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Bruce Mayer, PE Licensed Electrical & Mechanical Engineer [email protected] - PowerPoint PPT Presentation

Chabot Mathematics. §5.5 Factor Special Forms. Bruce Mayer, PE Licensed Electrical & Mechanical Engineer [email protected] MTH 55. 5.4. Review §. Any QUESTIONS About §5.4 → Factoring TriNomials Any QUESTIONS About HomeWork §5.4 → HW-14. §5.5 Factoring Special Forms.

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§5.5 FactorSpecial Forms

Bruce Mayer, PE

Licensed Electrical & Mechanical [email protected]

5.4

Review §

• §5.4 → Factoring TriNomials

• §5.4 → HW-14

• Factoring Perfect-Square Trinomials and Differences of Squares

• Recognizing Perfect-Square Trinomials

• Factoring Perfect-Square Trinomials

• Recognizing Differences of Squares

• Factoring Differences of Squares

• Factoring SUM of Two Cubes

• Facting DIFFERENCE of Two Cubes

• A trinomial that is the square of a binomial is called a perfect-square trinomial

A2 + 2AB + B2 = (A + B)2

A2− 2AB + B2 = (A−B)2

• Reading the right sides first, we see that these equations can be used to factor perfect-square trinomials.

• A2 + 2AB + B2 = (A + B)(A + B)

• A2− 2AB + B2 = (A−B)(A−B)

• Note that in order for the trinomial to be the square of a binomial, it must have the following:

1. Two terms, A2 and B2, must be squares, such as: 9, x2, 100y2, 25w2

2. Neither A2 or B2 is being SUBTRACTED.

3. The remaining term is either 2  A  B or −2  A  B

• where A &B are the square roots of A2 & B2

Example  Trinom Sqs

• Determine whether each of the following is a perfect-square trinomial.

a) x2 + 8x + 16 b) t2− 9t− 36

c) 25x2 + 4 – 20x

• SOLUTION a) x2 + 8x + 16

• Two terms, x2 and 16, are squares.

• Neither x2 or 16 is being subtracted.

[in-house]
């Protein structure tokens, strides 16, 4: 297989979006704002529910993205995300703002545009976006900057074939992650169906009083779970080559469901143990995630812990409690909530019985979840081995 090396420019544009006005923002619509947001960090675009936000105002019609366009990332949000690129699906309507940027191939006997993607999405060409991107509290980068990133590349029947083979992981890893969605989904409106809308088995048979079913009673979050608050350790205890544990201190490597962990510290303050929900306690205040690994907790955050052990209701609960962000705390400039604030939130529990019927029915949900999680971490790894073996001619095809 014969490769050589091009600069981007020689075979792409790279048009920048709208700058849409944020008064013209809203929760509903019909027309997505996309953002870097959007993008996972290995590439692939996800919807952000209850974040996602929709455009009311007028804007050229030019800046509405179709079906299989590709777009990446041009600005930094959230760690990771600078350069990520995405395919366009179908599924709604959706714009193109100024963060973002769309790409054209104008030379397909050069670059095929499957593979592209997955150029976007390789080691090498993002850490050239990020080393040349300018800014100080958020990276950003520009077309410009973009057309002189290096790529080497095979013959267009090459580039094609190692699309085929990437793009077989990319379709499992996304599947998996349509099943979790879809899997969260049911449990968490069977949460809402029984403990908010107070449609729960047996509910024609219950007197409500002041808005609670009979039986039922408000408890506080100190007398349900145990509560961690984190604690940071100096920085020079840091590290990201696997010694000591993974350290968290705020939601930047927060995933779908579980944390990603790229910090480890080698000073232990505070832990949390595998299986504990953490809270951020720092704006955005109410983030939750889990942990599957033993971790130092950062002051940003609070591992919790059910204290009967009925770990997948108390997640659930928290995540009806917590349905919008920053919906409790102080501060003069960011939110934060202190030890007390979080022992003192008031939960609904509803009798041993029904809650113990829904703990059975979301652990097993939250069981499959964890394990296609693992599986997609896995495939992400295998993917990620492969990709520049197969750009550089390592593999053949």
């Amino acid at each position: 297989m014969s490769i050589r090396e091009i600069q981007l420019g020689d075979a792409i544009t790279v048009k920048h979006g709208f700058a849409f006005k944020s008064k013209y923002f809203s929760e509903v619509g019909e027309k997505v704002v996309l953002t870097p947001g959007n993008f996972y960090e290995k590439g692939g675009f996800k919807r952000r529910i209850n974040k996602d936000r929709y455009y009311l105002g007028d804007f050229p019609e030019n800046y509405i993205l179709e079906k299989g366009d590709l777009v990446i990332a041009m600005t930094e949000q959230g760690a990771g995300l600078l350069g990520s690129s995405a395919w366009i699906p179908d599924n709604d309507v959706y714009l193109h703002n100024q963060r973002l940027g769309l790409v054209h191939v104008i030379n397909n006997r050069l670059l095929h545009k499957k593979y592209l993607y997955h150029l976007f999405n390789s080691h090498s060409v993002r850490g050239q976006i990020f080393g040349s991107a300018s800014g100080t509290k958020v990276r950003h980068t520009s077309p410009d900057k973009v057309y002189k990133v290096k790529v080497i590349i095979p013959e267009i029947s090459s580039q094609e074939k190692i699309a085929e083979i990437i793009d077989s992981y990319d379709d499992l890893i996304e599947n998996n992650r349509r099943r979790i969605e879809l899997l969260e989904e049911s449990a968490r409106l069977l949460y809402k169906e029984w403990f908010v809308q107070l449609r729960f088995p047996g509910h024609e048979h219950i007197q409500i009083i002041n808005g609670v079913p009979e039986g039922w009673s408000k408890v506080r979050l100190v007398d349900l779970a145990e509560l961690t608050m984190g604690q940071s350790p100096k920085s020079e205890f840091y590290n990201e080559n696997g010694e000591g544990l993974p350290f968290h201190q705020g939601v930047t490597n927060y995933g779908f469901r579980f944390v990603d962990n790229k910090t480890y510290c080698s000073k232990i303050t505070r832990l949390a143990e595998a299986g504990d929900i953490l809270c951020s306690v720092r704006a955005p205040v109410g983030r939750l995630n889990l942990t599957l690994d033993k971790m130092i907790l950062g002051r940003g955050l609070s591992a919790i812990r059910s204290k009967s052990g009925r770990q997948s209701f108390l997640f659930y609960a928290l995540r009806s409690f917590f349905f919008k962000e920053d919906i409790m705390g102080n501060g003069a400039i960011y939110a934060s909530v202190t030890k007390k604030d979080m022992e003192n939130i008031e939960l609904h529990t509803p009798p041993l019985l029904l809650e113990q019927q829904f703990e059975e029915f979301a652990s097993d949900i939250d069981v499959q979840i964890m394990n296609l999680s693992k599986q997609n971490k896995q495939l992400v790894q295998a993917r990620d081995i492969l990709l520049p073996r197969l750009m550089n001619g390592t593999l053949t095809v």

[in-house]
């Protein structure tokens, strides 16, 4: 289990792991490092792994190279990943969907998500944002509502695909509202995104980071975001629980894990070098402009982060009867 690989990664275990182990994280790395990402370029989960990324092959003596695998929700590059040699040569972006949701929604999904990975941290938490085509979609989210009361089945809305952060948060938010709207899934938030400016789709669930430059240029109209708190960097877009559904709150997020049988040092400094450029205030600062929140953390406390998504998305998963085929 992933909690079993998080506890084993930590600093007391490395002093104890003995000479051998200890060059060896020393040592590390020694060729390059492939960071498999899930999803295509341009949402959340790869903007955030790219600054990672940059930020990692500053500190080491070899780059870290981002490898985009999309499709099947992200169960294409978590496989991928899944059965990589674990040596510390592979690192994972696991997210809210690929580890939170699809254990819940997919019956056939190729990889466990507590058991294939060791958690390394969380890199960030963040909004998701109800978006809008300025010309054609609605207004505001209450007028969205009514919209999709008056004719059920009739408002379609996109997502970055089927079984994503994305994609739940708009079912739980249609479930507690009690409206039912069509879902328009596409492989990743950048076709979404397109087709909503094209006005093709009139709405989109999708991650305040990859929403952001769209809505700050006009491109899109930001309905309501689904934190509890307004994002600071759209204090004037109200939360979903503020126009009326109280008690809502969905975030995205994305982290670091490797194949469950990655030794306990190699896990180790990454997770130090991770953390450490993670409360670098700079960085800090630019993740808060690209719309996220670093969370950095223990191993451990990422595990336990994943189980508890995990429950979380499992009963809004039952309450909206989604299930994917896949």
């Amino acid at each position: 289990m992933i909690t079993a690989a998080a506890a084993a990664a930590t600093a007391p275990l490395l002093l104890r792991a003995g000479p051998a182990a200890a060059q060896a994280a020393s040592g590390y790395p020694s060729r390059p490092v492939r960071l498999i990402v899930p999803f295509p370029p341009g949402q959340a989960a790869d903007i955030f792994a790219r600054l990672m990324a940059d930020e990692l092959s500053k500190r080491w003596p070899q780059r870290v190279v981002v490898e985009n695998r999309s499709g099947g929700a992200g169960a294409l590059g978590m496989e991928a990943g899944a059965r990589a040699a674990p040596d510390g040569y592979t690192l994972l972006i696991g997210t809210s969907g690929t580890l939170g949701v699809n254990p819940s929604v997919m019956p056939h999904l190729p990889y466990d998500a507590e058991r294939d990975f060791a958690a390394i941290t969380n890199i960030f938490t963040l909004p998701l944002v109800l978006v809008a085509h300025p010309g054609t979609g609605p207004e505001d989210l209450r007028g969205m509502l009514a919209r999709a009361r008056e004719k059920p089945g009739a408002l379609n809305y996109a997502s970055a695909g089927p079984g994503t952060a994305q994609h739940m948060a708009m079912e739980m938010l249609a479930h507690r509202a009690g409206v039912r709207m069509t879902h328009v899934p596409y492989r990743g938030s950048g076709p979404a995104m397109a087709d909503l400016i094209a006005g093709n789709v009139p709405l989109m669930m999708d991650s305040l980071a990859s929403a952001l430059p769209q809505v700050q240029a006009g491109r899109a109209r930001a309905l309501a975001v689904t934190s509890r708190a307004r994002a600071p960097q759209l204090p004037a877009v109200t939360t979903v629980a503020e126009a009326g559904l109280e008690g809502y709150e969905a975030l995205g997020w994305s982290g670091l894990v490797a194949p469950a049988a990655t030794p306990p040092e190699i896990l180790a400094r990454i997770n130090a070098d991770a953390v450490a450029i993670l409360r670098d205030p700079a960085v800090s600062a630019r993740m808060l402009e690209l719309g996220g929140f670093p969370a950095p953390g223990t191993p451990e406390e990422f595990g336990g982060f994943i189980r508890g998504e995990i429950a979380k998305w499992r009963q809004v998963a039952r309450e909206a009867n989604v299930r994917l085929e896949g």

• The remaining term, 8x, is 2x4, where x and 4 are the square roots of x2 and 16

Example  Trinom Sqs

• SOLUTION b) t2– 9t– 36

• Two terms, t2 and 36, are squares. But

• But 36 is being subtracted so t2– 9t– 36 is nota perfect-square trinomial.

• SOLUTION c) 25x2 + 4 – 20x

It helps to write it in descending order.

25x2– 20x + 4

Example  Trinom Sqs

• SOLUTION c) 25x2− 20x + 4

• Two terms, 25x2 and 4, are squares.

• There is no minus sign before 25x2 or 4.

• Twice the product of the square roots is 2  5x 2, is 20x, the opposite of the remaining term, −20x

• Thus 25x2− 20x + 4 is a perfect-square trinomial.

• The Two Types of Perfect-Squares

A2 + 2AB + B2 = (A + B)2

A2− 2AB + B2 = (A−B)2

Example  Factor Perf. Sqs

• Factor: a) x2 + 8x + 16

b) 25x2− 20x + 4

• SOLUTION a)

x2 + 8x + 16 = x2 + 2  x  4 + 42 = (x + 4)2

A2 + 2 A B + B2 = (A + B)2

Example  Factor Perf. Sqs

• Factor: a) x2 + 8x + 16

b) 25x2− 20x + 4

• SOLUTION b)

25x2– 20x + 4 = (5x)2–2  5x  2 + 22 = (5x– 2)2

A2– 2 A B + B2 = (A – B)2

Example  Factor 16a2– 24ab + 9b2

• SOLUTION

16a2− 24ab + 9b2= (4a)2− 2(4a)(3b) + (3b)2

= (4a− 3b)2 = (4a− 3b)(4a− 3b)

• CHECK:

(4a− 3b)(4a− 3b) = 16a2− 24ab + 9b2 

• The factorization is (4a− 3b)2.

Expl  Factor 12a3 –108a2 + 243a

• SOLUTION

• Always look for a common factor. This time there is one. Factor out 3a.

12a3− 108a2 + 243a = 3a(4a2− 36a + 81)

= 3a[(2a)2− 2(2a)(9) + 92]

= 3a(2a− 9)2

• The factorization is 3a(2a− 9)2

• An expression, like 25x2− 36, that can be written in the form A2−B2 is called a difference of squares.

• Note that for a binomial to be a difference of squares, it must have the following.

• There must be two expressions, both squares, such as: 9, x2, 100y2, 36y8

• The terms in the binomial must have different signs.

• Diff of 2 Sqs → A2−B2